Multiple Parallel Ordinations: the Importance of Choice of Ordination Method and Weighting of Species Abundance Data

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Abstract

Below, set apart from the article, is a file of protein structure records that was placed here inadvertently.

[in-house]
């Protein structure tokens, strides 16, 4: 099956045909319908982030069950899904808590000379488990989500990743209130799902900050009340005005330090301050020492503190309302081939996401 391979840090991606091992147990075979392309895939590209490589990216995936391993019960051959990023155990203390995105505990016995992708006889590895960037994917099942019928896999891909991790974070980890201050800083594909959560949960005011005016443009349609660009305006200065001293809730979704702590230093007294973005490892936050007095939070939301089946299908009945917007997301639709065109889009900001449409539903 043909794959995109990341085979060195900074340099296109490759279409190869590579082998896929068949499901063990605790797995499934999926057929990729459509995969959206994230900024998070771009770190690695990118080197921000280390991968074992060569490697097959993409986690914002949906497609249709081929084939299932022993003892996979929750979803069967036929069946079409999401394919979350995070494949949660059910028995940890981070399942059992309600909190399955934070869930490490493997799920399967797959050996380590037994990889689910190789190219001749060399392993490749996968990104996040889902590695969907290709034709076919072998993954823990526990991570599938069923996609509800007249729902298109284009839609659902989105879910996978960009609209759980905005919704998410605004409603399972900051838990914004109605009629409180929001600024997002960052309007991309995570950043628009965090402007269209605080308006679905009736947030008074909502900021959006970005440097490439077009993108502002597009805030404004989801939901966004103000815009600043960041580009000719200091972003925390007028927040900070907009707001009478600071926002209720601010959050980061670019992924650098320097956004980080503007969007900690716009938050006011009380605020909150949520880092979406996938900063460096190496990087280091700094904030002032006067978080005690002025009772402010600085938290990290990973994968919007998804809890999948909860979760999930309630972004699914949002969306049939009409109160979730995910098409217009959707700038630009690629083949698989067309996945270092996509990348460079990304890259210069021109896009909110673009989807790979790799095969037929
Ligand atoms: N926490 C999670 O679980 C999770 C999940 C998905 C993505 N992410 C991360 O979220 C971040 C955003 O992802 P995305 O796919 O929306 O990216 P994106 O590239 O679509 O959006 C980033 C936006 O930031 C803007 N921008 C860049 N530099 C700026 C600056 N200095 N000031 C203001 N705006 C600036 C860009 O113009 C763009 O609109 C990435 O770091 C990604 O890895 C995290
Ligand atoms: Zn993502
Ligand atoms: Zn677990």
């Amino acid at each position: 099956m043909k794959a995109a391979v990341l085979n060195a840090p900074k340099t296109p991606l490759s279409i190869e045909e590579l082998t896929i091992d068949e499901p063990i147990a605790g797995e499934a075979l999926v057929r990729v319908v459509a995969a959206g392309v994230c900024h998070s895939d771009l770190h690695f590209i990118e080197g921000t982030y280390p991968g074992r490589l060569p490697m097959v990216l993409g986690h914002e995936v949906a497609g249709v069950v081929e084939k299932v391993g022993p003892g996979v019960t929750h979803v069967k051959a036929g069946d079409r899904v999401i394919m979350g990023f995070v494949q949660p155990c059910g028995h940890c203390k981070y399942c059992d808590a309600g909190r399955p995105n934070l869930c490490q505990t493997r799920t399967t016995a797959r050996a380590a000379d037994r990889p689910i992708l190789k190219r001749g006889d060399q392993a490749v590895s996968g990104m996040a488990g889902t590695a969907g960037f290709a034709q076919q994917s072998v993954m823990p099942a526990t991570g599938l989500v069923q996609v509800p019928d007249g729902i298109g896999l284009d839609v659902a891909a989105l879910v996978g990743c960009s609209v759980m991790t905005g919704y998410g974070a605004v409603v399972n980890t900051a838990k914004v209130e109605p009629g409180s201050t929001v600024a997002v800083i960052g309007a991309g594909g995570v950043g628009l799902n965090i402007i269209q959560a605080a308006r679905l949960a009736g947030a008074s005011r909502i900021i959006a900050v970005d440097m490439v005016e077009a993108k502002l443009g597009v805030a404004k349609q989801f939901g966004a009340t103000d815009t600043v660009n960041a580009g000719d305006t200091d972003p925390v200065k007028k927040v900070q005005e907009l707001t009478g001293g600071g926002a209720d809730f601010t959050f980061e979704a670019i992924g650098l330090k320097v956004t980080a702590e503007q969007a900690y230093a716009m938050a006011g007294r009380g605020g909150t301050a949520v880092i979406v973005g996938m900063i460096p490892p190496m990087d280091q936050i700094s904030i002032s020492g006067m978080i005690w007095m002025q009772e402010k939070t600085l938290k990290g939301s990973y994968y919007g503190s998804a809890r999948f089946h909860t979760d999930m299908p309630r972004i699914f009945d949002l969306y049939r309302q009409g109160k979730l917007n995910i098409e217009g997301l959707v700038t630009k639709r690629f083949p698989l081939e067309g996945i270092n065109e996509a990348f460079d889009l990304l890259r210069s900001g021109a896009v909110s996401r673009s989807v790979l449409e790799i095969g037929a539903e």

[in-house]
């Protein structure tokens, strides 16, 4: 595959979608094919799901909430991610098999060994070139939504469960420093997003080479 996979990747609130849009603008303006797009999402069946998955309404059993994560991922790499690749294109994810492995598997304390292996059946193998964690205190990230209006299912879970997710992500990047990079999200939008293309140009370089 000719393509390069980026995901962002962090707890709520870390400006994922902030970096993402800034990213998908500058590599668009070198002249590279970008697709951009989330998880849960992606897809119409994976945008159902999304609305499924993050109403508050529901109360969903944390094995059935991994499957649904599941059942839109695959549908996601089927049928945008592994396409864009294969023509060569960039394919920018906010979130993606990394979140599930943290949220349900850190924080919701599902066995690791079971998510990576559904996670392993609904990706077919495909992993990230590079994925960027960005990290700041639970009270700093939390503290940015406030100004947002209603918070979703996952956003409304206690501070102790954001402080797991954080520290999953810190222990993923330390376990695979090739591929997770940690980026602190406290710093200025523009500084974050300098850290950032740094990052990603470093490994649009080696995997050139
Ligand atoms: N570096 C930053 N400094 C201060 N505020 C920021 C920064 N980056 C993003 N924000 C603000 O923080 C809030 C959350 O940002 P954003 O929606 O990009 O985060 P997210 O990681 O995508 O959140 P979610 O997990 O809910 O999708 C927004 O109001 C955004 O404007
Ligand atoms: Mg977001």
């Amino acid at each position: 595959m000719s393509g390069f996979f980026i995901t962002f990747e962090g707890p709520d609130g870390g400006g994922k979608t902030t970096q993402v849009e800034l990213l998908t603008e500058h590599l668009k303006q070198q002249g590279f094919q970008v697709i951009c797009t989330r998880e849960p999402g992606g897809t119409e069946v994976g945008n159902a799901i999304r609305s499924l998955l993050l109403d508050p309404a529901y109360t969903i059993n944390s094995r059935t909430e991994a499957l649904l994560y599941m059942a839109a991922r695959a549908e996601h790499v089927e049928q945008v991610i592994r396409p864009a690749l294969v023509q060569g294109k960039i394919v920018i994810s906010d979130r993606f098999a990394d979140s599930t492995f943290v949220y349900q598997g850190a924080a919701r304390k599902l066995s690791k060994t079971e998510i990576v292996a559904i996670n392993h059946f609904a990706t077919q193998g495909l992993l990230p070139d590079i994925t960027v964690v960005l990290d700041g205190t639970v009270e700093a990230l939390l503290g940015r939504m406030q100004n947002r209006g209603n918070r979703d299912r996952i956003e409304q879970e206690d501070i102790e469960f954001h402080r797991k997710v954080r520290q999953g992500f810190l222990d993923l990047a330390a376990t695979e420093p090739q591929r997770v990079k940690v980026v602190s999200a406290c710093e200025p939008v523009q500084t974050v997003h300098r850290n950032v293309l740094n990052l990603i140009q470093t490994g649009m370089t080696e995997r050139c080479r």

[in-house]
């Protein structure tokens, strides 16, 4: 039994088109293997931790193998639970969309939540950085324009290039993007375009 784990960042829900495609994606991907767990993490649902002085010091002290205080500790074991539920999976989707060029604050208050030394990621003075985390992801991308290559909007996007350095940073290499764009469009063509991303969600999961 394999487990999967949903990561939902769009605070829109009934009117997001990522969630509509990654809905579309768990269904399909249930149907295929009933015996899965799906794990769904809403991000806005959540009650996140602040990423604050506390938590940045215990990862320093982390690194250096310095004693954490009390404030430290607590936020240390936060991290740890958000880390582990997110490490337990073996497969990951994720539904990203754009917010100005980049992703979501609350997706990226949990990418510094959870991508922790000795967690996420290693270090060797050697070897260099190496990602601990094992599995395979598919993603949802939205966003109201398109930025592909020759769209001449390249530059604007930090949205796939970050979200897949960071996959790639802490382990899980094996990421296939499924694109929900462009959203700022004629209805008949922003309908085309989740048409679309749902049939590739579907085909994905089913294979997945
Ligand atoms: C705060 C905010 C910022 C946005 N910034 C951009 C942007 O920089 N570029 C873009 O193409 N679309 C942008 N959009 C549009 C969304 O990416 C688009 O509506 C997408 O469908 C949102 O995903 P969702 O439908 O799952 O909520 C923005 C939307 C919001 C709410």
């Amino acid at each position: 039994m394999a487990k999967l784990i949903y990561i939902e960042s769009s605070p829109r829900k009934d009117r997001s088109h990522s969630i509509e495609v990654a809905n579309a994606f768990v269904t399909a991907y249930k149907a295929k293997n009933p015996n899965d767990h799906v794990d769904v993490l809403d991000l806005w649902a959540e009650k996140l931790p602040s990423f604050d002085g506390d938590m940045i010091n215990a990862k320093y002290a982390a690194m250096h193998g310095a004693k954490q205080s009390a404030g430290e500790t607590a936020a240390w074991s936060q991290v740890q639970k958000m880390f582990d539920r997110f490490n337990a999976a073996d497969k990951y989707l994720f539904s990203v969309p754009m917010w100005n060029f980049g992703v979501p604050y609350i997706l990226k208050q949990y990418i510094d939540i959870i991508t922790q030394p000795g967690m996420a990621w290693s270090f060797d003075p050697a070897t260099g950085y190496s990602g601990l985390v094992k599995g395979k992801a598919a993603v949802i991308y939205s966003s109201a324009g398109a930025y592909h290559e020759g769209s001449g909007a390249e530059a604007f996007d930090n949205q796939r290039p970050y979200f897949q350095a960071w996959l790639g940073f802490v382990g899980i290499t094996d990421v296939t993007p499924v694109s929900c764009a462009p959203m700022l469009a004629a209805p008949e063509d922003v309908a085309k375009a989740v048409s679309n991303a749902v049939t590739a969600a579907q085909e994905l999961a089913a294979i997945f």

Most species-abundance matrices subjected to ordination are analysed by applying one ordination method to one single weighting (transformation) of the raw abundance values. We argue that such an approach is sub-optimal for identification of species-environment relationships. In order to capture the full range of qualitative and quantitative components of variation unique to each species-abundance matrix, data sets covering the full range of abundance weights from presence/absence to raw abundance data should be subjected to ordination. Furthermore, two or more ordination methods should be used in parallel to enhance detection of artifacts in the results. We describe and exemplify a multiple parallel ordination (MPO) procedure, which ensures that both qualitative and quantitative properties of the data set are revealed. This procedure implies that different ordination methods are applied in parallel, each with different weightings of elements in the species-abundance matrix. Two species-abundance matrices are used to exemplify the MPO procedure, one of individual counts from a marine benthic study of mollusc and echinoderm species and one of percent cover of vascular plants, bryophytes and lichens from a study of boreal forest understory vegetation. Striking differences between point configurations obtained by different ordination methods and strong dependence of ordination results on the weights given to abundance are demonstrated. Properties of species and data sets that may explain the observed variation in ordination results are analyzed and discussed. We show that the widely held belief that changes in ordination structure with changes of weighting function are brought about only by highly abundant and frequent species is an over-simplification. We conclude that the MPO procedure - applying more than one ordination method and more than one weighting function is likely to enhance the user’s insight into the multivariate structure of species-abundance matrices resulting from ordination analyses.

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